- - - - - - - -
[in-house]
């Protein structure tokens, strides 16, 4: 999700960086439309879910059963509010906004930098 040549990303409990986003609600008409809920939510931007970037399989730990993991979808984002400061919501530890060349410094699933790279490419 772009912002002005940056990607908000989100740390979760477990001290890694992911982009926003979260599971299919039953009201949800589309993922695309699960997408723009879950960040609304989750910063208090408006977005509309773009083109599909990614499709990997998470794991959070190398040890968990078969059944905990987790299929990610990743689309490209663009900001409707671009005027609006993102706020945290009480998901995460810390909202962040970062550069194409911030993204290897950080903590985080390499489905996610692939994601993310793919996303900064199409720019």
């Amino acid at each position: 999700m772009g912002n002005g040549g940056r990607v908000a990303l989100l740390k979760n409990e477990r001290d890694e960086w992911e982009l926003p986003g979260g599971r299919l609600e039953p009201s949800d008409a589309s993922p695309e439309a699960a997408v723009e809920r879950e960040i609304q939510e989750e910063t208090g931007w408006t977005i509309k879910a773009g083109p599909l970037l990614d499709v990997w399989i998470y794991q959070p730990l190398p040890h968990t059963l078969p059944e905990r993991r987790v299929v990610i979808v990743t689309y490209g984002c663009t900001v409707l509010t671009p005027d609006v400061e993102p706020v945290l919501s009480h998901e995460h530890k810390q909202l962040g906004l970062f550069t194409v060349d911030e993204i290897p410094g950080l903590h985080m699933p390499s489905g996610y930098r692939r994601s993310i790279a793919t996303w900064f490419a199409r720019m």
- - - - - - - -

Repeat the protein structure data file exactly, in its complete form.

[in-house]
């Protein structure tokens, strides 16, 4: 999700960086439309879910059963509010906004930098 040549990303409990986003609600008409809920939510931007970037399989730990993991979808984002400061919501530890060349410094699933790279490419 772009912002002005940056990607908000989100740390979760477990001290890694992911982009926003979260599971299919039953009201949800589309993922695309699960997408723009879950960040609304989750910063208090408006977005509309773009083109599909990614499709990997998470794991959070190398040890968990078969059944905990987790299929990610990743689309490209663009900001409707671009005027609006993102706020945290009480998901995460810390909202962040970062550069194409911030993204290897950080903590985080390499489905996610692939994601993310793919996303900064199409720019």
């Amino acid at each position: 999700m772009g912002n002005g040549g940056r990607v908000a990303l989100l740390k979760n409990e477990r001290d890694e960086w992911e982009l926003p986003g979260g599971r299919l609600e039953p009201s949800d008409a589309s993922p695309e439309a699960a997408v723009e809920r879950e960040i609304q939510e989750e910063t208090g931007w408006t977005i509309k879910a773009g083109p599909l970037l990614d499709v990997w399989i998470y794991q959070p730990l190398p040890h968990t059963l078969p059944e905990r993991r987790v299929v990610i979808v990743t689309y490209g984002c663009t900001v409707l509010t671009p005027d609006v400061e993102p706020v945290l919501s009480h998901e995460h530890k810390q909202l962040g906004l970062f550069t194409v060349d911030e993204i290897p410094g950080l903590h985080m699933p390499s489905g996610y930098r692939r994601s993310i790279a793919t996303w900064f490419a199409r720019m």